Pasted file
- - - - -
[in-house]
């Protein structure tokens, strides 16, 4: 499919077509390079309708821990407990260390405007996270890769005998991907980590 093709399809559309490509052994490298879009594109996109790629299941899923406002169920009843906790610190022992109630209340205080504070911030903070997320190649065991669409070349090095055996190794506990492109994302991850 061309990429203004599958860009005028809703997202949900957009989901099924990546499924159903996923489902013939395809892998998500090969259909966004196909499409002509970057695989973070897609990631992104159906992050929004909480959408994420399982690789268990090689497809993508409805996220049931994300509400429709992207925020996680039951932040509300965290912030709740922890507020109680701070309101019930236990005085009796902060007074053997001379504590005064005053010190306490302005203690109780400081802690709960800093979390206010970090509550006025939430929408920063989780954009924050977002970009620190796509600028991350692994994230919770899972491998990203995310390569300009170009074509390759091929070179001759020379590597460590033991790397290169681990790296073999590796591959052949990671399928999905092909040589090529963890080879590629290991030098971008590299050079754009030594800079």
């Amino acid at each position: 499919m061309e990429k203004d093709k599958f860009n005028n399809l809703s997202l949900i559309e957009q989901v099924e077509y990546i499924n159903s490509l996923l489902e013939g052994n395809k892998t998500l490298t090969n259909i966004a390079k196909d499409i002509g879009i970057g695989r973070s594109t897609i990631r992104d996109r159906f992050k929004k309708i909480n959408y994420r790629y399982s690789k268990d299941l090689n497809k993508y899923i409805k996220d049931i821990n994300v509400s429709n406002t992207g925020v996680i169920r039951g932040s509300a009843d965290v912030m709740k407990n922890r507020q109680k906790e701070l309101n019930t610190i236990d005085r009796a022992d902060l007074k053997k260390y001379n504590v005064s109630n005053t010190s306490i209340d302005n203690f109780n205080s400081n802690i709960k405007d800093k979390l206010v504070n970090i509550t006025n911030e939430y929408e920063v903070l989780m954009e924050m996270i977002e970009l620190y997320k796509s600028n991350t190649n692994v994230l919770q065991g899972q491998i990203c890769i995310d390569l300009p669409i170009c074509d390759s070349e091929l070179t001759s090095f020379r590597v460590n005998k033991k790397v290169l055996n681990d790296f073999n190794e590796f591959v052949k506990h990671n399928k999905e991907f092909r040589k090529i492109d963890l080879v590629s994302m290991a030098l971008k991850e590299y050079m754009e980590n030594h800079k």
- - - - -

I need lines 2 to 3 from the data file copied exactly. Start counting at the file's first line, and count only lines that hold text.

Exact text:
């Protein structure tokens, strides 16, 4: 499919077509390079309708821990407990260390405007996270890769005998991907980590 093709399809559309490509052994490298879009594109996109790629299941899923406002169920009843906790610190022992109630209340205080504070911030903070997320190649065991669409070349090095055996190794506990492109994302991850 061309990429203004599958860009005028809703997202949900957009989901099924990546499924159903996923489902013939395809892998998500090969259909966004196909499409002509970057695989973070897609990631992104159906992050929004909480959408994420399982690789268990090689497809993508409805996220049931994300509400429709992207925020996680039951932040509300965290912030709740922890507020109680701070309101019930236990005085009796902060007074053997001379504590005064005053010190306490302005203690109780400081802690709960800093979390206010970090509550006025939430929408920063989780954009924050977002970009620190796509600028991350692994994230919770899972491998990203995310390569300009170009074509390759091929070179001759020379590597460590033991790397290169681990790296073999590796591959052949990671399928999905092909040589090529963890080879590629290991030098971008590299050079754009030594800079």
């Amino acid at each position: 499919m061309e990429k203004d093709k599958f860009n005028n399809l809703s997202l949900i559309e957009q989901v099924e077509y990546i499924n159903s490509l996923l489902e013939g052994n395809k892998t998500l490298t090969n259909i966004a390079k196909d499409i002509g879009i970057g695989r973070s594109t897609i990631r992104d996109r159906f992050k929004k309708i909480n959408y994420r790629y399982s690789k268990d299941l090689n497809k993508y899923i409805k996220d049931i821990n994300v509400s429709n406002t992207g925020v996680i169920r039951g932040s509300a009843d965290v912030m709740k407990n922890r507020q109680k906790e701070l309101n019930t610190i236990d005085r009796a022992d902060l007074k053997k260390y001379n504590v005064s109630n005053t010190s306490i209340d302005n203690f109780n205080s400081n802690i709960k405007d800093k979390l206010v504070n970090i509550t006025n911030e939430y929408e920063v903070l989780m954009e924050m996270i977002e970009l620190y997320k796509s600028n991350t190649n692994v994230l919770q065991g899972q491998i990203c890769i995310d390569l300009p669409i170009c074509d390759s070349e091929l070179t001759s090095f020379r590597v460590n005998k033991k790397v290169l055996n681990d790296f073999n190794e590796f591959v052949k506990h990671n399928k999905e991907f092909r040589k090529i492109d963890l080879v590629s994302m290991a030098l971008k991850e590299y050079m754009e980590n030594h800079k």